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New Mexico State University professor to research robot development

A New Mexico State University professor plans to spend a year-long NASA fellowship researching the development of robots that may someday accompany -- or precede -- humans to Mars and beyond.



Nadipuram Prasad, a professor in New Mexico State University's Klipsch School of Electrical and Computer Engineering, will spend a year at the Jet Propulsion Laboratory's Center for Space Microelectronics Technology researching the artificial intelligenc

Beginning in August, Nadipuram Prasad, a professor in the university's Klipsch School of Electrical and Computer Engineering, will spend a year at the Jet Propulsion Laboratory's Center for Space Microelectronics Technology in Pasadena, Calif., under NASA's Administrator's Fellowship program. During his one-year fellowship, Prasad will research new technologies in artificial intelligence for sensing, imaging and storing information that may someday lead to what scientists call "autonomous systems" -- self-controlling robots, he said.

NASA scientists are working to develop robots -- improved versions of the Martian landers -- that will be able to navigate the harsh landscape of Mars and other planets with human-like agility while collecting samples, performing tests, then transmitting the data back to Earth, Prasad said.

Teams of such robots could prospect for minerals on other planets, preparing the way for more elaborate robotic "structures" to carry out mining operations. For human astronauts, self-controlled robots could provide such basic services as construction labor, cooking and laundry, even paramedical services, he said.

But to do such things, the robots must be able to mimic human perceptions of vision, sound, smell, taste and touch. They must also be able to "think," "reason," and communicate with each other and with humans, he said.

Prasad, who specializes in areas of computer controlled systems called systems theory and systems science, said in order to install such capacities scientists must look at many areas.

"An intelligent system is one that has the ability to reason and make decisions in the presence of uncertainty. How does the machine collect and combine data from various sensors? How does it interpret or make partial evaluations based on partial data -- something we humans do all the time? To incorporate these capacities, we have to use a combination of technologies in artificial intelligence: 'fuzzy logic' to come up with decisions based on partial information, 'neural networks' which attempt to mimic human memory and recognition and 'genetic algorithms' which sort and prioritize information, so that, given a set of decisions, the machine can decide which is best," he said.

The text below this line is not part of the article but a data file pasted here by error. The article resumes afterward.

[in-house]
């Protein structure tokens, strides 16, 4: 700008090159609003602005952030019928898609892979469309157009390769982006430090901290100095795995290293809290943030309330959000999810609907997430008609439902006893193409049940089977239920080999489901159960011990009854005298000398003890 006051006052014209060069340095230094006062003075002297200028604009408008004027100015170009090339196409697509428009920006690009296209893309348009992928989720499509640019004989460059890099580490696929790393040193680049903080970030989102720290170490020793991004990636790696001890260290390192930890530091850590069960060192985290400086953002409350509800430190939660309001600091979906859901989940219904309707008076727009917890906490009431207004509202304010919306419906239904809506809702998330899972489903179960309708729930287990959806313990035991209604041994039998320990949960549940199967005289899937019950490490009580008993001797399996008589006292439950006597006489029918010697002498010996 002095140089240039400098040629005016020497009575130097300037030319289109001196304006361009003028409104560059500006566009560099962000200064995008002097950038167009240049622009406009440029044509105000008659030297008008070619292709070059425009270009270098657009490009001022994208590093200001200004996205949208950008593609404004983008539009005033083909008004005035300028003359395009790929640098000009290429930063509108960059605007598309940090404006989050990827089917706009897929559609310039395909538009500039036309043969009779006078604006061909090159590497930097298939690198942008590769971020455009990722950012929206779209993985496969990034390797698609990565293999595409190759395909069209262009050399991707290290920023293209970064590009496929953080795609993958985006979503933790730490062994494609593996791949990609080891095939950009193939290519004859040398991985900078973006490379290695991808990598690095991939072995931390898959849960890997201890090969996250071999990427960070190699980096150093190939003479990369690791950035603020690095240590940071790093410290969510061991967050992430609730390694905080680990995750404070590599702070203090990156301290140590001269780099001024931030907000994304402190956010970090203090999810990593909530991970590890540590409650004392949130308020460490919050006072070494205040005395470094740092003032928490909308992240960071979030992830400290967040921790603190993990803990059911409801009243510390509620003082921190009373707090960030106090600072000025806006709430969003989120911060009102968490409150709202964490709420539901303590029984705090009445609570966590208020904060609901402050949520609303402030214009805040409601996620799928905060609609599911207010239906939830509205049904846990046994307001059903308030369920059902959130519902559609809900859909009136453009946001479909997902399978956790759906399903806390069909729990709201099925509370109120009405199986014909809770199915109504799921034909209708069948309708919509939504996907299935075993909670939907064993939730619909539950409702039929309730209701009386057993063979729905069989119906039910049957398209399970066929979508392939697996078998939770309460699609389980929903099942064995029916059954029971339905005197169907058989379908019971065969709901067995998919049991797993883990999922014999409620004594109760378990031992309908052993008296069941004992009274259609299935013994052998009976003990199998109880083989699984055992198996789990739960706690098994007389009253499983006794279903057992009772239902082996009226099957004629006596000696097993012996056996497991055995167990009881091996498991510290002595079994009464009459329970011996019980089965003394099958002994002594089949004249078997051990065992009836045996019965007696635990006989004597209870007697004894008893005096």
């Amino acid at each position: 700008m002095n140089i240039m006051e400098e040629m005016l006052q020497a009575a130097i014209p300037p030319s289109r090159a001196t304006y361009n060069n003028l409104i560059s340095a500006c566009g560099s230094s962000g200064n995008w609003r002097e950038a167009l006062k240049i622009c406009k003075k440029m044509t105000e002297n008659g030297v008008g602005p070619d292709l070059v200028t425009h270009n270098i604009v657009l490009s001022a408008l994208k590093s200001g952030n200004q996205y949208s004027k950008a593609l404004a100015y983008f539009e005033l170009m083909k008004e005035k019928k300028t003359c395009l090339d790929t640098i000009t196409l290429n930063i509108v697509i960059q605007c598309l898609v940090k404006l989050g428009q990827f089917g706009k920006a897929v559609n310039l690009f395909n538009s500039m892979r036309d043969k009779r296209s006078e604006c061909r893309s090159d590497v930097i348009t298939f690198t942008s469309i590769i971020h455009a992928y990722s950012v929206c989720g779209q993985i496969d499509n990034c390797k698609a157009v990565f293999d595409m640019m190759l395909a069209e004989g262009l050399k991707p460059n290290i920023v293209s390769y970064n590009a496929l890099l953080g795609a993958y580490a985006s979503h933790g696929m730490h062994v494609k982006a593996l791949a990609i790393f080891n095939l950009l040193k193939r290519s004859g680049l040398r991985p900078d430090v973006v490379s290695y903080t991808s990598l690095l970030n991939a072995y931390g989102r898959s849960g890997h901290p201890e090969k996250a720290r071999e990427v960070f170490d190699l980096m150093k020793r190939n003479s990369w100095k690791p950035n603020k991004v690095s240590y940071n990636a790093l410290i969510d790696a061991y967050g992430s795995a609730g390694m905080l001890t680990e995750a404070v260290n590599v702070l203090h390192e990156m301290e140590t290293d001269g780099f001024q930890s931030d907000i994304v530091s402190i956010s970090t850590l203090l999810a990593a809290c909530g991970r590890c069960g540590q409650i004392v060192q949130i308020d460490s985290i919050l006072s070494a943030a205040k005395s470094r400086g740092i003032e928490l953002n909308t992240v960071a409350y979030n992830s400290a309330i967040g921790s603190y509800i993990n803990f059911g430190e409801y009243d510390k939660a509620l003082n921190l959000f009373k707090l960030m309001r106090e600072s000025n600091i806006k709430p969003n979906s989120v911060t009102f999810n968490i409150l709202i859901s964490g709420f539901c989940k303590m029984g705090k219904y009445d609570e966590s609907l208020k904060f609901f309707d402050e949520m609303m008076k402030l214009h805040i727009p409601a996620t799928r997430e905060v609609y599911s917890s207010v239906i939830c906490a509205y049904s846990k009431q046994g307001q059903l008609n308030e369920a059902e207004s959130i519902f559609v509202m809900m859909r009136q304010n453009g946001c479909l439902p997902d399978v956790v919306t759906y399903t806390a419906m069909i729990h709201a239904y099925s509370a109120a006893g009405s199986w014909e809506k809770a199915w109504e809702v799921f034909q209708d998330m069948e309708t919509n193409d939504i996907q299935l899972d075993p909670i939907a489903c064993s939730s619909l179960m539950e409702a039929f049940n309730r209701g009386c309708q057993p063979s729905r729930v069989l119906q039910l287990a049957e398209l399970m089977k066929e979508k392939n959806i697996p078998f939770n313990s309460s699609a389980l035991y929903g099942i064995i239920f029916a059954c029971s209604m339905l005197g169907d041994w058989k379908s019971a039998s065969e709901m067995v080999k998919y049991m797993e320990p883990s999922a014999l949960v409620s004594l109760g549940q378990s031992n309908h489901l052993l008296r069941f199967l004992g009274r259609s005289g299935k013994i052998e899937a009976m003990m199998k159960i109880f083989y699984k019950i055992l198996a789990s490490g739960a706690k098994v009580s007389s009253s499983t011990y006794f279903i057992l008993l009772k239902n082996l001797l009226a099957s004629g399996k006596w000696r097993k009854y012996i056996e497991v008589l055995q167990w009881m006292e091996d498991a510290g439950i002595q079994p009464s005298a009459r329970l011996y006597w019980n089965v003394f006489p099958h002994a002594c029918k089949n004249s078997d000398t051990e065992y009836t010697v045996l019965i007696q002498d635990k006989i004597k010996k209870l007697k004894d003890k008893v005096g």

Computers that combine these technologies are used now by security agencies and by insurance companies that use them to detect fraud. But, Prasad said, they are not mobile, as space-traveling robots must be, and scientists are still studying how their components will react to extremes of temperature, such as those on Mars, where surface temperatures vary from approximately minus 220 degrees Fahrenheit to approximately 80 degrees Fahrenheit.

He added that if rugged, reliable autonomous systems can be developed, they would have a number of applications on Earth as well as in space. He and John J. Ellington, a New Mexico State University professor of entomology, plant pathology and weed science, have been researching the design of a robot that could go into cotton fields, take samples of insects, identify them and recommend strategies for controlling the bad ones, he said.

"Joe and I have already addressed the problems of how the machine would identify the insects and how it would store and retrieve information on them. We have not yet solved the problem of how to take samples in the field and have the machine sort between what you want it to identify and extraneous matter like twigs, dust or microbes," Prasad said.

NASA's Administrator's Fellowship program is intended to give NASA employees the chance to teach and conduct research in minority-serving colleges and universities and to expose faculty at the institutions to NASA research and encourage them to establish NASA-related research programs at their institutions.

Prasad is the director of the Rio Grande Institute of Soft Computing (RioSoft), a consortium of four New Mexico universities -- New Mexico State, New Mexico Highlands, New Mexico Tech and the University of New Mexico -- and the University of Texas at El Paso, which seeks to develop artificial intelligence technologies for use in government and industry. Jeffrey T. Drake, a NASA engineer and Prasad's former student, is currently a NASA fellow at New Mexico State and is involved in setting up RioSoft, Prasad said.